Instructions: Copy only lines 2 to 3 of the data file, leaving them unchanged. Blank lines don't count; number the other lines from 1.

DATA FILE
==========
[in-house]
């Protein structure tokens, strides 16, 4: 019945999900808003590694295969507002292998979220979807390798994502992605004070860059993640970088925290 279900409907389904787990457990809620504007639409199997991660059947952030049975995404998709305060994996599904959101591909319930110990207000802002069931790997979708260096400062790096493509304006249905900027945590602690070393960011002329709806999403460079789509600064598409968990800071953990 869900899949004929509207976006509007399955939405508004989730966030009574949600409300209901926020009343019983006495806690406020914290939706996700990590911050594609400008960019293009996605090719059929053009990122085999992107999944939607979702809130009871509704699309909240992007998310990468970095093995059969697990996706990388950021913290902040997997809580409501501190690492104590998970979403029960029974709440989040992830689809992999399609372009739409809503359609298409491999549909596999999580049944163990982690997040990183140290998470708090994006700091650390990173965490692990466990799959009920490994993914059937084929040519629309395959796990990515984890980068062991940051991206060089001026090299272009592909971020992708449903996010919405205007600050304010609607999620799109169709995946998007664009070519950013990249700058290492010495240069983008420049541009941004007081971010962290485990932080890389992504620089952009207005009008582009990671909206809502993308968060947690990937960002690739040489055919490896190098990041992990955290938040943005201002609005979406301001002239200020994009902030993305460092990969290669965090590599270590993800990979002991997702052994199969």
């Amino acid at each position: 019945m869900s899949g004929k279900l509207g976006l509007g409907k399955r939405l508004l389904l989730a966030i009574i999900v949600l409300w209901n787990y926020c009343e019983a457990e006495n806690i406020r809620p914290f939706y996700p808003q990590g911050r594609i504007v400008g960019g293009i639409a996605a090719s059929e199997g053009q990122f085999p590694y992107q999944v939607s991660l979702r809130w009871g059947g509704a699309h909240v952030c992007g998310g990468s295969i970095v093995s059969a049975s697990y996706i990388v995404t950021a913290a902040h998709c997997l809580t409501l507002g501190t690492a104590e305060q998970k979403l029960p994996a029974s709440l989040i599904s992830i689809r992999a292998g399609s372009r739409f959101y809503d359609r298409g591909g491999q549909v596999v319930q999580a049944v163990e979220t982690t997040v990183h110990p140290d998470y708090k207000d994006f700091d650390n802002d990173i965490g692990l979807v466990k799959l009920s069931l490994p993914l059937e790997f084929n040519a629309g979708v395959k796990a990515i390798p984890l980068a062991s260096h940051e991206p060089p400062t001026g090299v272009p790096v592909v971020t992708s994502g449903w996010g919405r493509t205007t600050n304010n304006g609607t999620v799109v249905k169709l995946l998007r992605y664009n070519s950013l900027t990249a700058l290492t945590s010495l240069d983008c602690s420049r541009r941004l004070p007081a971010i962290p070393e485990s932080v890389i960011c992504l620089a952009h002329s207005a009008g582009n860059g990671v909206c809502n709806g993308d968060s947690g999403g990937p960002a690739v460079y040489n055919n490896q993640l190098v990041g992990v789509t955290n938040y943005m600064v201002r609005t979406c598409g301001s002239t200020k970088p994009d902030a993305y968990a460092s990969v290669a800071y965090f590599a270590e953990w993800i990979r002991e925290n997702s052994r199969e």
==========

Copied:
């Protein structure tokens, strides 16, 4: 019945999900808003590694295969507002292998979220979807390798994502992605004070860059993640970088925290 279900409907389904787990457990809620504007639409199997991660059947952030049975995404998709305060994996599904959101591909319930110990207000802002069931790997979708260096400062790096493509304006249905900027945590602690070393960011002329709806999403460079789509600064598409968990800071953990 869900899949004929509207976006509007399955939405508004989730966030009574949600409300209901926020009343019983006495806690406020914290939706996700990590911050594609400008960019293009996605090719059929053009990122085999992107999944939607979702809130009871509704699309909240992007998310990468970095093995059969697990996706990388950021913290902040997997809580409501501190690492104590998970979403029960029974709440989040992830689809992999399609372009739409809503359609298409491999549909596999999580049944163990982690997040990183140290998470708090994006700091650390990173965490692990466990799959009920490994993914059937084929040519629309395959796990990515984890980068062991940051991206060089001026090299272009592909971020992708449903996010919405205007600050304010609607999620799109169709995946998007664009070519950013990249700058290492010495240069983008420049541009941004007081971010962290485990932080890389992504620089952009207005009008582009990671909206809502993308968060947690990937960002690739040489055919490896190098990041992990955290938040943005201002609005979406301001002239200020994009902030993305460092990969290669965090590599270590993800990979002991997702052994199969």
């Amino acid at each position: 019945m869900s899949g004929k279900l509207g976006l509007g409907k399955r939405l508004l389904l989730a966030i009574i999900v949600l409300w209901n787990y926020c009343e019983a457990e006495n806690i406020r809620p914290f939706y996700p808003q990590g911050r594609i504007v400008g960019g293009i639409a996605a090719s059929e199997g053009q990122f085999p590694y992107q999944v939607s991660l979702r809130w009871g059947g509704a699309h909240v952030c992007g998310g990468s295969i970095v093995s059969a049975s697990y996706i990388v995404t950021a913290a902040h998709c997997l809580t409501l507002g501190t690492a104590e305060q998970k979403l029960p994996a029974s709440l989040i599904s992830i689809r992999a292998g399609s372009r739409f959101y809503d359609r298409g591909g491999q549909v596999v319930q999580a049944v163990e979220t982690t997040v990183h110990p140290d998470y708090k207000d994006f700091d650390n802002d990173i965490g692990l979807v466990k799959l009920s069931l490994p993914l059937e790997f084929n040519a629309g979708v395959k796990a990515i390798p984890l980068a062991s260096h940051e991206p060089p400062t001026g090299v272009p790096v592909v971020t992708s994502g449903w996010g919405r493509t205007t600050n304010n304006g609607t999620v799109v249905k169709l995946l998007r992605y664009n070519s950013l900027t990249a700058l290492t945590s010495l240069d983008c602690s420049r541009r941004l004070p007081a971010i962290p070393e485990s932080v890389i960011c992504l620089a952009h002329s207005a009008g582009n860059g990671v909206c809502n709806g993308d968060s947690g999403g990937p960002a690739v460079y040489n055919n490896q993640l190098v990041g992990v789509t955290n938040y943005m600064v201002r609005t979406c598409g301001s002239t200020k970088p994009d902030a993305y968990a460092s990969v290669a800071y965090f590599a270590e953990w993800i990979r002991e925290n997702s052994r199969e």